Logical Fallacies.docx - Begging the Question Fallacies...

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Begging the Question Fallacies: Arguing in a Circle is asserting, in the premise of an argument, what is asserted in the conclusion of that argument. “I love pizza because I love pizza.” Question begging language is assuming on the very question at issue in such a way as to direct the listener to that same conclusion. “You are going to love this hot, tasty, delicious pizza.” Complex question is when you formulate a question in a way that presupposes that an answer has already been given to an unasked question about an open issue or that treats a series of questions as if the same answer will be given to each of the questions in the series. “What kind of pizza do you want to get.” Question begging definition is when you use a highly questionable definition disguised as an irrefutable and empirical premise, which has the effect of making the empirical claim at issue true by definition. “Pizzas have to be circular.” Fallacies of Inconsistency: Incompatible premises are when you draw a conclusion for inconsistent or incompatible premises. “I love pizza but I hate pizza, you know what I mean?” Contradiction between a premise and conclusion is when you draw a conclusion that is incompatible with at least one of the premises. “I love pizza and want some tonight; let’s go get a burger.” Fallacies of Deductive Inference: Denying the antecedent of a conditional statement and then inferring the denial of the consequent. “If we went to pizza palace then the pizza would be tasty. We didn’t go to pizza palace so this pizza is going to be disgusting. Affirming the consequent of a conditional statement and then inferring the affirmation of the antecedent. “If you ordered this pizza from pizza palace then this pizza would be tasty. This pizza is tasty so I guess you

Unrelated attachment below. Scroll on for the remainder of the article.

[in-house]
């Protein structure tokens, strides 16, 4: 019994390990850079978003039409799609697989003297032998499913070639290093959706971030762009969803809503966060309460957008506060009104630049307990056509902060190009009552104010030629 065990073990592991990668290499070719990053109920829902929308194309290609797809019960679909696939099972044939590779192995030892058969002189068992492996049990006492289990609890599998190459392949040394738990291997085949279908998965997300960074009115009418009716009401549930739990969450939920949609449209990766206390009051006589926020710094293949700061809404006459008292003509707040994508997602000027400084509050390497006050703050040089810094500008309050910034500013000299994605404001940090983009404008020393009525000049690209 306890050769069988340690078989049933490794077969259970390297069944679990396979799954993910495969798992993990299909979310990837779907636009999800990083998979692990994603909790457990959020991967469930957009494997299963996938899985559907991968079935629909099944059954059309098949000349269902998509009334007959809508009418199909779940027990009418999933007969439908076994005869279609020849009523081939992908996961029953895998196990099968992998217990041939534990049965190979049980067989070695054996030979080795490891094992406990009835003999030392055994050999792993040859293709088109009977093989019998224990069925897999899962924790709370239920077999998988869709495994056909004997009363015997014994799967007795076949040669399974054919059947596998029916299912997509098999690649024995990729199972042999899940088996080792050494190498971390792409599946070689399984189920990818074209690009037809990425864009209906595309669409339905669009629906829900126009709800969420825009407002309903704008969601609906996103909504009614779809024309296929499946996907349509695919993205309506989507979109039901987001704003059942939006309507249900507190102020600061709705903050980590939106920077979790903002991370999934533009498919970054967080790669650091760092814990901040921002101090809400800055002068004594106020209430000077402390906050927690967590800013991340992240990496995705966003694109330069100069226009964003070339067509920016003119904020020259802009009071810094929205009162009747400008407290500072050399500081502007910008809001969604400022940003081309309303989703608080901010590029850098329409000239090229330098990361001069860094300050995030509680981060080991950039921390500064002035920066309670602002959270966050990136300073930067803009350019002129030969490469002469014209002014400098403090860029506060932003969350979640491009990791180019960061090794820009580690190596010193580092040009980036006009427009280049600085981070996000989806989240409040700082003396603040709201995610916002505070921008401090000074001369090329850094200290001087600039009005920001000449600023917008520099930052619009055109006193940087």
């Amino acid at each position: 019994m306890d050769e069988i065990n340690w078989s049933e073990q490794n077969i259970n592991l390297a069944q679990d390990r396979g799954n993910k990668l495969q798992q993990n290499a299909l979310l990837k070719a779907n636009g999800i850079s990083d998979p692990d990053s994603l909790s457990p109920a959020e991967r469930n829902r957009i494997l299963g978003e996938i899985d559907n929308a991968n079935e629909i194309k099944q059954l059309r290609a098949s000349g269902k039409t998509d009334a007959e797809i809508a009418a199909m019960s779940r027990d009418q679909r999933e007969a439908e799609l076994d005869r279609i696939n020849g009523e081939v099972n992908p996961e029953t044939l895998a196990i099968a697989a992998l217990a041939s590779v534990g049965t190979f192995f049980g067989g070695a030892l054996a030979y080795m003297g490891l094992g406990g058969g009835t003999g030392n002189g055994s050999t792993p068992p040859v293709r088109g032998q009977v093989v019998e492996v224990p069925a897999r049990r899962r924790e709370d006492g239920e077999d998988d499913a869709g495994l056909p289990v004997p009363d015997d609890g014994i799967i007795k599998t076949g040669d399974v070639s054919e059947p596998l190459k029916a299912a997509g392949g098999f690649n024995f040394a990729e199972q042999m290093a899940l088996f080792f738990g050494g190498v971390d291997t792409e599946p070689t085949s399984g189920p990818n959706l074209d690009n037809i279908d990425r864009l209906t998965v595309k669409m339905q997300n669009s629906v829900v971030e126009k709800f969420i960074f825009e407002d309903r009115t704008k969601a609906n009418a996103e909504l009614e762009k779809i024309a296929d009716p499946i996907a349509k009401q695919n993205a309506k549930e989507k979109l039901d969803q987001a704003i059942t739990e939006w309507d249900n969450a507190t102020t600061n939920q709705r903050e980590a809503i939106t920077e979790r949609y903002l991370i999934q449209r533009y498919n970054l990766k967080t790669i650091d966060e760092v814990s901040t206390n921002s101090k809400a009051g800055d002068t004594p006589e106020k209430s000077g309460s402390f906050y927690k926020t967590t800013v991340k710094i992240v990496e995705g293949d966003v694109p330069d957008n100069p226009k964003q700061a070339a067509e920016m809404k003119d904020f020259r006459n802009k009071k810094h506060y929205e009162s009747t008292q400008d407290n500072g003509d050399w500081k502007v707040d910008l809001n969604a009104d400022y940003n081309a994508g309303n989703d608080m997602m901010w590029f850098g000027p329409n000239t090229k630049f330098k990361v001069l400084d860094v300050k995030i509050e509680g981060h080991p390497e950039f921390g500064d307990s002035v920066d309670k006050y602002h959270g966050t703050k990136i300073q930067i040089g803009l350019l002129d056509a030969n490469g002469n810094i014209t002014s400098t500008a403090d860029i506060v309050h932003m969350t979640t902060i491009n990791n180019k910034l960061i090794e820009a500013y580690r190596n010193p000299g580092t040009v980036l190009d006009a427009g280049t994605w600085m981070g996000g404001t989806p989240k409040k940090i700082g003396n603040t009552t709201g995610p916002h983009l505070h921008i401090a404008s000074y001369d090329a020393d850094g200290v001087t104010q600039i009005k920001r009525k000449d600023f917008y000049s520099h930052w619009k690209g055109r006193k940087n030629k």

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  • Spring '17
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Christopher Reinemann
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